Monday, December 01, 2014

Five Tips for Staying Healthier This Holiday Season!

Whether you are a nurse, midwife, physician, childbirth educator, doula or lactation consultant....OR if you are forwarding this to someone who is pregnant, these five tips for staying healthier this holiday season are for you!

Stay hydrated

Oddly, winter is an ideal time to become dehydrated whether pregnant or not.  The increase in
caffeinated beverages with their diuretic effect can contribute.  You still need to consume 6-8, 8 oz glasses of water (not tea or coffee or soda) daily.  That is 64 fl oz or 1/2 gallon or more. Mild to moderate symptoms of dehydration in adults include an increased thirst, dry mouth, tired or sleepy, decreased urine output, urine in low volume and more yellowish than normal, headache, dry skin, dizziness, and few or no tears.  Still not sure if you are in need of more fluids?  Check out this info graphic from the Cleveland Clinic on what the color of your urine says!

Eat wisely

As you may have noticed in the recent US holiday of Thanksgiving, it is quite easy to depart from your normal eating patterns.  In remembering this, challenge yourself to replace breads and pies with veggies and fruit - you still need 6-10 servings of fruits and vegetables even during the holidays.  Refrain from red meats or meats that have been raised with hormones and antibiotics.  Begin the day with a good breakfast.  And perhaps finish the day off with some dark red cherries as they stimulate the production of melatonin - so you can do the following --->

Pay attention to your Circadian Rhythm

What is your Circadian Rhythm?  Defined by the Center for Sleep Medicine near Chicago Illinois, The term, "Circadian Rhythm" refers to our body's internal clock which regulates the timing of such body rhythms as temperature, hormone levels, metabolism, and most visibly the sleep-wake cycle. The clock is set in relation to the changing light and dark cycles of our planet and relies on "Zeitgebers" - cues which influence the clock's timing. Exposure to light and darkness the most important cues, but so are other functions, such as eating and exercise. The circadian clock functions in a cycle of approximately 24 hours. Our circadian clock is controlled by an area of the brain called the Suprachiasmic Nucleus (SCN). Exposure to light and darkness - which regulates the circadian clock - is communicated along a pathway from the eyes to the brain.  Age, genetics and hormones do pay a part in getting rest but listening to your body when you are tired, which may mean sleeping more during the winter (hibernation) leads to less weight gain, improved mood and an increased ability to concentrate!

Get at least 8 hugs a day

The website recommends at least 8 hugs per day because:

(1) The nurturing touch of a hug builds trust and a sense of safety. This helps with open and
honest communication. (
2) Hugs can instantly boost oxytocin levels, which heal feelings of loneliness, isolation, and anger. (3) Holding a hug for an extended time lifts one's serotonin levels, elevating mood and creating happiness. (4) Hugs strengthen the immune system. The gentle pressure on the sternum and the emotional charge this creates activates the Solar Plexus Chakra. This stimulates the thymus gland, which regulates and balances the body's production of white blood cells, which keep you healthy and disease free. (5) Hugging boosts self-esteem. From the time we're born our family's touch shows us that we're loved and special. The associations of self-worth and tactile sensations from our early years are still imbedded in our nervous system as adults. The cuddles we received from our Mom and Dad while growing up remain imprinted at a cellular level, and hugs remind us at a somatic level of that. Hugs, therefore, connect us to our ability to self-love. (6)Hugging relaxes muscles. Hugs release tension in the body. Hugs can take away pain; they soothe aches by increasing circulation into the soft tissues. (7) Hugs balance out the nervous system. The galvanic skin response of someone receiving and giving a hug shows a change in skin conductance. The effect in moisture and electricity in the skin suggests a more balanced state in the nervous system - parasympathetic. (8) Hugs teach us how to give and receive. There is equal value in receiving and being receptive to warmth, as to giving and sharing. Hugs educate us how love flows both ways. (9) Hugs are so much like meditation and laughter. They teach us to let go and be present in the moment. They encourage us to flow with the energy of life. Hugs get you out of your circular thinking patterns and connect you with your heart and your feelings and your breath. (10) The energy exchange between the people hugging is an investment in the relationship. It encourages empathy and understanding.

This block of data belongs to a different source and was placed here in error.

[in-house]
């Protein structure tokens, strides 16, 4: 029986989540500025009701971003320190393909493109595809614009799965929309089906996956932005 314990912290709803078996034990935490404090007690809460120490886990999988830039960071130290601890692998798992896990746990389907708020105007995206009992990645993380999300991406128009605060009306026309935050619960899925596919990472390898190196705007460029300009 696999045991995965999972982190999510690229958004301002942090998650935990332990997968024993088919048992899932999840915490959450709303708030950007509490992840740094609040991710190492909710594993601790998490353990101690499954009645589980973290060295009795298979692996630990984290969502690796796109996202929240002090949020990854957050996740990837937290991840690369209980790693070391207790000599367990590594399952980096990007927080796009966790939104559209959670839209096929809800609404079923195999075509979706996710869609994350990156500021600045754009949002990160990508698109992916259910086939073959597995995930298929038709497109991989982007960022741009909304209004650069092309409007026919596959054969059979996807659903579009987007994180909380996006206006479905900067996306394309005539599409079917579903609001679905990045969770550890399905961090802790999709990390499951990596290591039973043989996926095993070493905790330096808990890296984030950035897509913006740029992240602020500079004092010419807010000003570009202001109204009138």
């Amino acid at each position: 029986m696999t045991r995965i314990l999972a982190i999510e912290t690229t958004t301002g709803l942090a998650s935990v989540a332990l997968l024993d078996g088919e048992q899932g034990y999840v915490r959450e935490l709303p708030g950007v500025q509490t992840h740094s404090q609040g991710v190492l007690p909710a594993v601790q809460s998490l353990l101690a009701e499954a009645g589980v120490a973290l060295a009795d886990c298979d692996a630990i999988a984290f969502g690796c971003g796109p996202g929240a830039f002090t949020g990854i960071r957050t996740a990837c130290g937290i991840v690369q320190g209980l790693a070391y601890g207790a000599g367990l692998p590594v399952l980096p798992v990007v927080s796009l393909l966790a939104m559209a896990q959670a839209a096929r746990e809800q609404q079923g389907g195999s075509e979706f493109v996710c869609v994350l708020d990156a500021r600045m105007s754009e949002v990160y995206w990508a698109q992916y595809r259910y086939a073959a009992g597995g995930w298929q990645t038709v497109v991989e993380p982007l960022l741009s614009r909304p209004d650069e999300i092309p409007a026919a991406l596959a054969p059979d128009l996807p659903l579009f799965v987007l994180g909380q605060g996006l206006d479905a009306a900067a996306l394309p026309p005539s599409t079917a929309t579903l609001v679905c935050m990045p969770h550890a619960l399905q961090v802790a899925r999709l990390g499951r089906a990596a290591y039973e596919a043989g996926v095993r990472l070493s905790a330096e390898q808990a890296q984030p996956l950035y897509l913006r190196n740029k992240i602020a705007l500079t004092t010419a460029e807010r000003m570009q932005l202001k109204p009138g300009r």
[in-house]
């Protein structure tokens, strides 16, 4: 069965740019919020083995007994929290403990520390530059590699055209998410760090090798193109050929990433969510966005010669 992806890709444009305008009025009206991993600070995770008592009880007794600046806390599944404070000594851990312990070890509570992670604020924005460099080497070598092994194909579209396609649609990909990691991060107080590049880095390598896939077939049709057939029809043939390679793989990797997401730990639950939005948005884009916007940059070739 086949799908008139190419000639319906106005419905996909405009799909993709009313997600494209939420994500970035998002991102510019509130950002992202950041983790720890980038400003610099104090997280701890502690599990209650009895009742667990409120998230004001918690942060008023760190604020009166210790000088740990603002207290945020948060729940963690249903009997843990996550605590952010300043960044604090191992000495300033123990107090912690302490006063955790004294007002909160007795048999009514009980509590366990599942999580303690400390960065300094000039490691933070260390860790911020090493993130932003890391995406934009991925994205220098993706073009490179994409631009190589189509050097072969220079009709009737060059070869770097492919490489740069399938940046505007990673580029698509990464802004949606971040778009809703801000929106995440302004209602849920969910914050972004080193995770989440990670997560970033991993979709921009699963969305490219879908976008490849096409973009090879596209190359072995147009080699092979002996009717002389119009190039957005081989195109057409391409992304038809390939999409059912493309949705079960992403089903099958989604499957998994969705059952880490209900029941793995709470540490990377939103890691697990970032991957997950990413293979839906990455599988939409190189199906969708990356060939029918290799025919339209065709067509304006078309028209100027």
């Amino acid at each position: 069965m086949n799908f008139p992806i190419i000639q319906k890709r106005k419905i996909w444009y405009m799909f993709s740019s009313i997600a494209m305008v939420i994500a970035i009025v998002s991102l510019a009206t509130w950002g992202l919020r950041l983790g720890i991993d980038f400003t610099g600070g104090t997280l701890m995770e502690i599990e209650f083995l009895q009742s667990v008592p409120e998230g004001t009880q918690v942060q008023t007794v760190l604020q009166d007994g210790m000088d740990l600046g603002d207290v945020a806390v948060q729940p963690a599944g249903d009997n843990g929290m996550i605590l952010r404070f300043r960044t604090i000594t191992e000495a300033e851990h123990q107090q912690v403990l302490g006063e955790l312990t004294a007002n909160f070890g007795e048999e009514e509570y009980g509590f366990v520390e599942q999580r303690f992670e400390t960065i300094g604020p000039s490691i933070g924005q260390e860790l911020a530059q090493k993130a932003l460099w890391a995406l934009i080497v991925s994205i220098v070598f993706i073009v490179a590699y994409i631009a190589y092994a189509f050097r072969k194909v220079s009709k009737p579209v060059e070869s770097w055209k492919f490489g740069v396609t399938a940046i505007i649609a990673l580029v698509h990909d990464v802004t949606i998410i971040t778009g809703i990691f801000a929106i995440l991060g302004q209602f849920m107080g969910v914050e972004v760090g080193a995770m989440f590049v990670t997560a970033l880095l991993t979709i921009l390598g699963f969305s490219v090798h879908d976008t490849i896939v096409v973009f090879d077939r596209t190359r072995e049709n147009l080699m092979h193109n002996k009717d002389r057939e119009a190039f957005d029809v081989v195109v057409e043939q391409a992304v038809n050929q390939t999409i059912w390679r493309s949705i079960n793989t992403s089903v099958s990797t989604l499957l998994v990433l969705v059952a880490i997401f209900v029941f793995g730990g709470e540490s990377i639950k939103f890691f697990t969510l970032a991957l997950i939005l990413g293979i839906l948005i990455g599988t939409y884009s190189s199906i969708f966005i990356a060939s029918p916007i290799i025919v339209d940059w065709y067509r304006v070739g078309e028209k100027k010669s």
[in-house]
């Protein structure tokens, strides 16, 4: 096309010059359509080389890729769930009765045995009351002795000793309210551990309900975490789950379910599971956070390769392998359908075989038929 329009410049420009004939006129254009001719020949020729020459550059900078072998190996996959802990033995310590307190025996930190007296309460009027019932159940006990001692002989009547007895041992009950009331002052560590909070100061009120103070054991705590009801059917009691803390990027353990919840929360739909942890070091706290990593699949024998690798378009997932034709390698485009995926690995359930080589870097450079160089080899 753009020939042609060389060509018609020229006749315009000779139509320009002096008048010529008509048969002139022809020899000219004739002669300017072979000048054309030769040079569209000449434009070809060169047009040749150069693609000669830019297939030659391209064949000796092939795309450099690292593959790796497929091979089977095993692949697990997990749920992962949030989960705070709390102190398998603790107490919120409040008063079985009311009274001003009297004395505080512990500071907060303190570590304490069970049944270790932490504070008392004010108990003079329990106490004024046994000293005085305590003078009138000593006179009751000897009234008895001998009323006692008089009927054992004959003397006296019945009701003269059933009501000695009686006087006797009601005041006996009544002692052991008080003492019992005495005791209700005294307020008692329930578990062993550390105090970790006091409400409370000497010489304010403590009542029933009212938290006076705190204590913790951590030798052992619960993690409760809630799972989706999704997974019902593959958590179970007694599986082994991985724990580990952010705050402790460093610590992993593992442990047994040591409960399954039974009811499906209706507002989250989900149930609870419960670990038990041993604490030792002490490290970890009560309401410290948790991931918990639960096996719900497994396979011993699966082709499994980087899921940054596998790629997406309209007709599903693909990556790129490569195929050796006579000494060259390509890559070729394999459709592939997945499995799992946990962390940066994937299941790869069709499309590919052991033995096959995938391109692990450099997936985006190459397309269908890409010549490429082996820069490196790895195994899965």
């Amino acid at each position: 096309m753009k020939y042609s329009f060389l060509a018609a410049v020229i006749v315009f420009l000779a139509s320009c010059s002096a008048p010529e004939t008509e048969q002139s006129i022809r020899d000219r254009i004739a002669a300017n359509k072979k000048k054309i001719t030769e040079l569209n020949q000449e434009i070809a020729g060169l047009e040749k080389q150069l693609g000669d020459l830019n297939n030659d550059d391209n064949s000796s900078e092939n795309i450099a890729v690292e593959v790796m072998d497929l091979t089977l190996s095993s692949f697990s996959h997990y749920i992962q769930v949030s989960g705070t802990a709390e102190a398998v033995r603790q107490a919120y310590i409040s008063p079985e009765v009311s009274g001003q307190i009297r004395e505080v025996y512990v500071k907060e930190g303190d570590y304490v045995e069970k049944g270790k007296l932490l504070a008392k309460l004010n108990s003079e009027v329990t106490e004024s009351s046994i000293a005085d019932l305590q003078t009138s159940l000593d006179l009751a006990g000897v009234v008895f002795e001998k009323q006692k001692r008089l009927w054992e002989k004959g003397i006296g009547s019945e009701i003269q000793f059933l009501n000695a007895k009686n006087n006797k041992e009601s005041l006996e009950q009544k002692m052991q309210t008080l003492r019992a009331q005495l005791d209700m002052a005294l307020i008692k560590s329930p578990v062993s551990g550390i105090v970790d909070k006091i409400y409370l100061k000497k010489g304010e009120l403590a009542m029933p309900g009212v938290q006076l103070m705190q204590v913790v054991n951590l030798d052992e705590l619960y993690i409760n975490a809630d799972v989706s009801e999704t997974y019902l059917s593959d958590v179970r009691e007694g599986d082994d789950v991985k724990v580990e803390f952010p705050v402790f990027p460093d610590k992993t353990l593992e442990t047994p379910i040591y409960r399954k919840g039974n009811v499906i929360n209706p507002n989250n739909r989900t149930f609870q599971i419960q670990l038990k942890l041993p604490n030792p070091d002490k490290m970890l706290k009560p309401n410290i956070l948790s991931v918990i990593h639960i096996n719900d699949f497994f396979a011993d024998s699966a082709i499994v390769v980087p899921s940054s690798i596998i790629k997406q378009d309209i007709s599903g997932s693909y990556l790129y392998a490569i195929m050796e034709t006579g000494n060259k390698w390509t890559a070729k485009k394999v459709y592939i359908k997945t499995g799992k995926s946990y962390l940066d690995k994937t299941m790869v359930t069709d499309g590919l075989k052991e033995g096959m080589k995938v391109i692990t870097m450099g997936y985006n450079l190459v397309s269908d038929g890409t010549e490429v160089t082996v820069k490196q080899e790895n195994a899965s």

Practice mindfulness daily

According to an article published by the Northern Arizona University, there are five key ways that mindfulness increased physical and mental health:  it strengthens the immune system and physiological responses to stress and negative emotions; it improves social relationships with family and strangers; it reduces stress, depression and anxiety and increases well-being and happiness; it increases openness to experience, conscientiousness and agreeableness and reduces negative associations with neuroticism; it leads to greater psychological mindfulness, which includes an awareness that is clear, nonconceptual and flexible - a practical stance toward reality and present attention to the individual's consciousness and awareness.

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